• Almost half of workers find bosses ‘threatening’, survey reveals

  • 22 Apr 2013
  • Comments 3 comments

Atmosphere of fear makes workers ‘less productive’

Nearly half of all employees, 47 per cent, feel “actively threatened” by their leaders, according to a survey of 1,277 workers.

Civil service leaders are the most threatening bosses in the UK with almost three-quarters of their employees reporting their fears in the survey by leadership development consultancy Head, Heart and Brain.

Scientists (63 per cent) and doctors (60 per cent) were the second and third most threatened professionals, results showed. 

Commenting on the civil service findings, the consultancy suggested these workers may feel more threatened than other professionals because their organisation has undergone major changes in the past three years.

Jan Hills, partner at Head, Heart and Brain, said that the current economic climate has caused public and private sector leaders to feel they have to run just to stand still.  “[Bosses] are under immense pressure to make their organisations leaner, while also improving performance. And pressure breeds threatening behaviour if it isn’t channelled in the right way. If it is managed in the wrong way, stress can gradually erode the quality of their leadership until it deteriorates to a disastrously low level. It creates a vicious downward cycle where productivity begins to suffer as the work force begins to feel increasingly threatened by brain-fried leaders,” Hills explained.

This suggestion is supported by a survey of Whitehall staff, conducted by the FDA union earlier this year, which also showed that two-thirds of Britain's most senior civil servants are so demoralised that they are thinking about quitting. In addition, the same FDA poll found that a quarter of staff in the top three grades of the service want to leave immediately.

“UK leaders are failing to send out positive signals of reward to their employees. It is making organisations less productive and more resistant to change, something which the UK cannot afford as it tries to drag itself out the economic quicksand created by the 2008 financial crisis,” said Hills. She said that neuroscience shows that the best leaders consciously manage their employees in a way that makes them feel rewarded.  Feelings of reward boost engagement, boost decision making skills, and boost productivity. However, if  employees feel threatened, they process information less effectively and can’t perform at their best.

Another sector with high levels of employee anxiety caused by leaders is retail with 58 per cent of retail managers reporting that their boss made them feel threatened, which is well above the UK average of 47 per cent.  This suggests the poor performance of some UK retailers – and the sector’s particularly poor set of Christmas 2012 results – are in part due to the brain-fried and threatening leadership of retail bosses, the consultancy said.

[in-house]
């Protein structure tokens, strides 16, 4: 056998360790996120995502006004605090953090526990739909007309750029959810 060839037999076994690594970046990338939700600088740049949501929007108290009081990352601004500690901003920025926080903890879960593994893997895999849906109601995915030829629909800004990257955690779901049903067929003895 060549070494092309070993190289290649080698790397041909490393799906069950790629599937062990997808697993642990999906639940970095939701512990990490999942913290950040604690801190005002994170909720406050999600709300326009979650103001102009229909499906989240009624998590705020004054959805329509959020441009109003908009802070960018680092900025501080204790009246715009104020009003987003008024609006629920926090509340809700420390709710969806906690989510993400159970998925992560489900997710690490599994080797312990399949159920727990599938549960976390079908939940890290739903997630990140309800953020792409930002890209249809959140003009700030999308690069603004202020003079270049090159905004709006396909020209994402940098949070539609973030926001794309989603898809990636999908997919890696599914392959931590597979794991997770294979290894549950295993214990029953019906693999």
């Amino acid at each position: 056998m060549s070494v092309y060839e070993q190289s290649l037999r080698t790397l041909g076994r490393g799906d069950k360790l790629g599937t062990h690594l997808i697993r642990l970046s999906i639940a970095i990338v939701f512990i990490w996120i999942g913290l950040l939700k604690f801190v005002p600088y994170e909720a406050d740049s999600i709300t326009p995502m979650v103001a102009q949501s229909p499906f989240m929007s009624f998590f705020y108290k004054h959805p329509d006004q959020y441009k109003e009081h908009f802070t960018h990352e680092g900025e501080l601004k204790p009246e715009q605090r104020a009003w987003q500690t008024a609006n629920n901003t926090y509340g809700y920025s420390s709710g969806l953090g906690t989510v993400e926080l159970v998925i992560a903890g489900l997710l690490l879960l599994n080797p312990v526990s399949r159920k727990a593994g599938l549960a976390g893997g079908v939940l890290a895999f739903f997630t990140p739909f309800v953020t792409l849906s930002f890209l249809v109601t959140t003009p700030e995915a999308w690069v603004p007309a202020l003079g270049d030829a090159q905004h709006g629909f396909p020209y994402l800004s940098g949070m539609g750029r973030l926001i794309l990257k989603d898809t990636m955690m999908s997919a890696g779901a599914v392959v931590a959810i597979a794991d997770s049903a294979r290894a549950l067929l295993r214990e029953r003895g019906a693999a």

Add Comment
Comment List
Comments (3)
  • I suggest that the consultants have made an erroneous assumption about the Civil Service - threatening Civil Service leaders are nothing new. I resigned about 10 years ago and one of the reasons for my decision was what I saw as the threatening and bullying approach taken by some Civil Service managers.

    JonathanHirst - no you have not become threatening but have displayed a worrying lack of empathy and understanding by a person who may work in HR.

  • I have a couple of issues with this article although I can certainly see how the pressure on bosses/managers causes them to respond differently and potentially in a more threatening manner. Firstly, I take issue with the comment that civil service respondents felt more threatened because of the amount of organisational change over the past 3 years. There is no evidence that the civil service has gone through more change - many if not all private sector businesses have gone through significant change too.

    And secondly, Two thirds of Britain's most senior civil servants are considering quitting - great - let them. That would reduce their stress and open up opportunities for others.

    Stress is an overused word in todays working society - people should stop complaining about it and approach their jobs and life in a more positive way.

    Hmmm - have I just become threatening.....

  • Jan Hills as summarised in the article 'UK bosses cannot afford not to send out  positive signals to employees' is spot on. However they is a qualifying caveat to this précis employees are equally responsible to preform well in their jobs. Increasing globalisation will increase the pressure on us all nevertheless this cannot be an excuse for inappropriate management style. Superior results requires collaborative approach not a threatening environment. An informative article.